Date of Award

May 2023

Degree Type


Degree Name

Doctor of Philosophy



First Advisor

Jae Yung Song

Committee Members

Anne Pycha, Fred Eckman, Hamid Ouali


This dissertation investigates the effects of L1 transfer, cluster-markedness, and input frequency (i.e., word-frequency and cluster-frequency) on Hijazi Arabic speakers’ acquisition of English consonant clusters that are unattested in their native language. Three experiments were conducted: (1) a production task that elicited Hijazi speakers’ production of English words with consonant clusters, which explored the repair strategies they used in their attempt to produce the target non-native linguistic structures, (2) a lexical decision task that examined the degree of participants’ acceptance of unmodified (e.g., ‘group’ [gɹup]) and modified (e.g., [gʊɹup]) English tokens as real English words, and (3) an AX discrimination task that assessed participants’ ability to perceive the epenthetic vowels and to differentiate between two spoken utterances. Non-native English speakers with a low-proficiency level (N= 30) participated in all three experiments while native English speakers (N= 30) took part in the two perception tasks as a control group. The stimuli were English monosyllabic CCVC and CVCC high- and low-frequency words, with rising sonority and falling sonority clusters at one edge of the words. They were manipulated by vowel insertion that either obeys (e.g., [gʊɹup]) or disobeys (e.g., [gɪɹup]) Hijazi phonological rules.The results show that Hijazi speakers tended to use vowels reflecting their L1 phonology when repairing English clusters, and had difficulty rejecting modified words with vowels obeying their L1 rules as real English words. Less marked clusters were produced and perceived more accurately and quickly than more marked structures which were in line with the prediction suggested by cluster-markedness, while low-frequency clusters were easier to process and produce than high-frequency clusters, contrary to the proposed patterns by cluster-frequency of type and token. Moreover, clusters in high-frequency words showed better performance than those in low-frequency words. It was concluded that L1 phonotactic knowledge, cluster-markedness, and input frequency had robust effects on Hijazi speakers’ production and perception of English consonant clusters that are absent in their native language. Hijazi participants’ native language hindered their ability to perceive or produce English words in a target-like fashion. Furthermore, in both modalities, the developmental path of non-native consonant clusters mirrored the pattern that was predicted by cluster-markedness and not the one proposed by cluster-frequency. Lastly, the process of acquiring non-native clusters was on a word-by-word basis. The findings illuminate the obstacles that L2 learners encounter when acquiring non-native linguistic structures due to the complex interplay of multiple factors.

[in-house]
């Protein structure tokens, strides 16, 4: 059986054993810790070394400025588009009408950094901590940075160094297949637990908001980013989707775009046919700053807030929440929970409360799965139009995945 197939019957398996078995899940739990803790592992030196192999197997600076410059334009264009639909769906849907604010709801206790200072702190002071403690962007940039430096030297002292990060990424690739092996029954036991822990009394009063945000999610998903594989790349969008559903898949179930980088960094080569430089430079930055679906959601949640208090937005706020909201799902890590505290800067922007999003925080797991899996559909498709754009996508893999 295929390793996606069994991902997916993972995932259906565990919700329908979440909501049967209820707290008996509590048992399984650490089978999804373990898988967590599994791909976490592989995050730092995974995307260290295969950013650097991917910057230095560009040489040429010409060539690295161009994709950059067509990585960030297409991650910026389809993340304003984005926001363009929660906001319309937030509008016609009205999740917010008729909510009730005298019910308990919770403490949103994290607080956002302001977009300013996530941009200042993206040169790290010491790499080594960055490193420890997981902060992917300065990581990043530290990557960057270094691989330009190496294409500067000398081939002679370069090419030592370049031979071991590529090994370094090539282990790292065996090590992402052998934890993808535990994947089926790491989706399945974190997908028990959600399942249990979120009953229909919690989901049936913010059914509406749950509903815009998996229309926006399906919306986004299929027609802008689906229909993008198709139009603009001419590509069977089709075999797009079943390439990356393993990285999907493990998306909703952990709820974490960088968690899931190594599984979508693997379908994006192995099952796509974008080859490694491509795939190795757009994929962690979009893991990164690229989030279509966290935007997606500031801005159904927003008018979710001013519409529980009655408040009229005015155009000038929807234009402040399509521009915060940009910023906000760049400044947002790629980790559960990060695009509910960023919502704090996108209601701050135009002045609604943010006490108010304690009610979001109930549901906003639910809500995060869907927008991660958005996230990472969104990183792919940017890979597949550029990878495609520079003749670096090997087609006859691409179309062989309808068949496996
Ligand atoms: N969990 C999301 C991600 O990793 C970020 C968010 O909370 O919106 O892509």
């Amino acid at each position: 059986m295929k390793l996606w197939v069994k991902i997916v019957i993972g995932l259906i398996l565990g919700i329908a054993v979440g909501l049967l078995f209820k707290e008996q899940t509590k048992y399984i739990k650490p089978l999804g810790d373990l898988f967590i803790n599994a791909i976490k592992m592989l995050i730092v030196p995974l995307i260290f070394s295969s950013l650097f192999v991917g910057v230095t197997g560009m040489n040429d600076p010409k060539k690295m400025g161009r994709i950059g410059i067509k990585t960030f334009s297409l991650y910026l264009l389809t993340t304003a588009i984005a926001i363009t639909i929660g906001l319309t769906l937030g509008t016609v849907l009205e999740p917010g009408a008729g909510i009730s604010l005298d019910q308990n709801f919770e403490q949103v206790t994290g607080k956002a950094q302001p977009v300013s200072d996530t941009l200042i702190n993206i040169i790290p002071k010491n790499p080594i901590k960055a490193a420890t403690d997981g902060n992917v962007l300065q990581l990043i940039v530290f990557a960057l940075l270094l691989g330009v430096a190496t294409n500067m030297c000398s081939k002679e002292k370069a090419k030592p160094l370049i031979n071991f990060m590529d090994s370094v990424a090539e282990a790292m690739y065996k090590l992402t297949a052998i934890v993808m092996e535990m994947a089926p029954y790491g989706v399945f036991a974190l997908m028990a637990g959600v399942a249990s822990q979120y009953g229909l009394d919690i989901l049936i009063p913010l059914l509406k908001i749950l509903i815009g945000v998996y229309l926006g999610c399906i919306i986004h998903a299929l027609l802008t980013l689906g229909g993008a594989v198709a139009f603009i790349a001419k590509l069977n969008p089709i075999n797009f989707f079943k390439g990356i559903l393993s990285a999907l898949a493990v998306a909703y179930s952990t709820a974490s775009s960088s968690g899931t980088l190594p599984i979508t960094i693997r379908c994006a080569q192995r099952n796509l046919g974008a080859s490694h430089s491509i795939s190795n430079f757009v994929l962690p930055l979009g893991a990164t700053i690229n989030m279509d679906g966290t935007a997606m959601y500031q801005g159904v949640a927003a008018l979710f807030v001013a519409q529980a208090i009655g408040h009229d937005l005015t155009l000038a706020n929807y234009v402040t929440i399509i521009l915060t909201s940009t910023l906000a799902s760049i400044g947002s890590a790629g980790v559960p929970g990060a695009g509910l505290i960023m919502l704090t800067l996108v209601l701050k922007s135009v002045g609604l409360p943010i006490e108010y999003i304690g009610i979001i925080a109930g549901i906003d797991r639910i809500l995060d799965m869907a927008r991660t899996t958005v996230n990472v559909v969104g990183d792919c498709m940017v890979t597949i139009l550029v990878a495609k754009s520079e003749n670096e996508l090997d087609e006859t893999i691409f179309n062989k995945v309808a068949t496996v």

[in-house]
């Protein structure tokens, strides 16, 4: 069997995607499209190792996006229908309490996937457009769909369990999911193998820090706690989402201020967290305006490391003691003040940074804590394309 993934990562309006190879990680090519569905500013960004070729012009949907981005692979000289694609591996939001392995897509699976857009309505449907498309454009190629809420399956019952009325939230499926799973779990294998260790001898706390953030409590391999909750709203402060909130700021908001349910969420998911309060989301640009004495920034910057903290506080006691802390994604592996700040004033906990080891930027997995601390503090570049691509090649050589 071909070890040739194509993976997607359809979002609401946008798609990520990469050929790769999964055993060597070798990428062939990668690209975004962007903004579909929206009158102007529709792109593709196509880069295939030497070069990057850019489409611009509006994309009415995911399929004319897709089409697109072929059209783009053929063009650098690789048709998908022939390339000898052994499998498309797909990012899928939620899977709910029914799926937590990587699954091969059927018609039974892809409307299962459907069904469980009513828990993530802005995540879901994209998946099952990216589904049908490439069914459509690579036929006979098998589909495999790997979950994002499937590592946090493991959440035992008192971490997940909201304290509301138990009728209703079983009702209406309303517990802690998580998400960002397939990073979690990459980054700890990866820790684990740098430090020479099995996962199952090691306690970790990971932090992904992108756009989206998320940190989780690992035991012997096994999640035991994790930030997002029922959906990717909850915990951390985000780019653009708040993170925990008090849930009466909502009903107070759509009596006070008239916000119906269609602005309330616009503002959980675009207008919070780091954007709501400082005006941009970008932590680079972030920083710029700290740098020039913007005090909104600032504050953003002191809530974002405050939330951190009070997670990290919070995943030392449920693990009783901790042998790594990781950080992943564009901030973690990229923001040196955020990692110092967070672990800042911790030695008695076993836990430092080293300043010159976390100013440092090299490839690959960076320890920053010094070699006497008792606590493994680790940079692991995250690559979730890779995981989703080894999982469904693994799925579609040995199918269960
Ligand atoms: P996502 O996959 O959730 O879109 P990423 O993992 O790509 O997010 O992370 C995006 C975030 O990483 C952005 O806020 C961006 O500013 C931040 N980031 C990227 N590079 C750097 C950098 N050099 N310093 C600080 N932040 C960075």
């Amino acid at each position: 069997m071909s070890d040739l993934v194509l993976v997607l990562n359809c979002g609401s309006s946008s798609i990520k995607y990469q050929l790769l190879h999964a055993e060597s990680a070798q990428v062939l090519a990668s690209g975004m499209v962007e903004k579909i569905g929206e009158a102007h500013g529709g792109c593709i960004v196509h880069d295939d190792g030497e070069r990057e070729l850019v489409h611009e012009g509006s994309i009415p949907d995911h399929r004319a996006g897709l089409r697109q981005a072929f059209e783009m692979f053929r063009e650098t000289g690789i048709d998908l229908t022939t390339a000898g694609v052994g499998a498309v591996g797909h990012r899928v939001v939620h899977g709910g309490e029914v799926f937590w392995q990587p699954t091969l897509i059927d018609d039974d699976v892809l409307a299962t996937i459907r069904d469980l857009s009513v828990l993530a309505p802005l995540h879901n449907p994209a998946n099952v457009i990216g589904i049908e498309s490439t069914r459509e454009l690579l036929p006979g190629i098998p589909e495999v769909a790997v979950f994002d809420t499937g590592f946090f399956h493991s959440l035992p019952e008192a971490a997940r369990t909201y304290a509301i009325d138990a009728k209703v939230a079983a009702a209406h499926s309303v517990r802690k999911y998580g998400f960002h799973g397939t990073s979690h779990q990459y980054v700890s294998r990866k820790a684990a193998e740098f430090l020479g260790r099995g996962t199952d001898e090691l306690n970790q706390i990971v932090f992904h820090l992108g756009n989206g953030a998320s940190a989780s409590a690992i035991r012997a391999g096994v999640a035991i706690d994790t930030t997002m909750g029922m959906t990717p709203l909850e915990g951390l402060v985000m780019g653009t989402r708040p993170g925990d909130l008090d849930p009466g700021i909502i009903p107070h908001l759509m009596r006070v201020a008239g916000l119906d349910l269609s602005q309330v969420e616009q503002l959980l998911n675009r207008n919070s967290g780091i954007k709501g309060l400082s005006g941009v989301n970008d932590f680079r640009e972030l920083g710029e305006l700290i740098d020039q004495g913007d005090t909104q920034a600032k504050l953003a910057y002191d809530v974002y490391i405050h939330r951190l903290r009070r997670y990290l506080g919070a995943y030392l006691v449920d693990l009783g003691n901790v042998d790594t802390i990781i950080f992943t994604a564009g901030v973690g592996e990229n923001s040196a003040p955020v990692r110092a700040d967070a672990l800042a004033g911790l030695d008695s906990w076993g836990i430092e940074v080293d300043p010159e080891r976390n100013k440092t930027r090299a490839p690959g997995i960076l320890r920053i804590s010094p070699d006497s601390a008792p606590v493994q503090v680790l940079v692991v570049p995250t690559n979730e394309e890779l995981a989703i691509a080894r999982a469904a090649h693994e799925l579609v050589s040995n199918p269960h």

Available for download on Friday, May 30, 2025

Included in

Linguistics Commons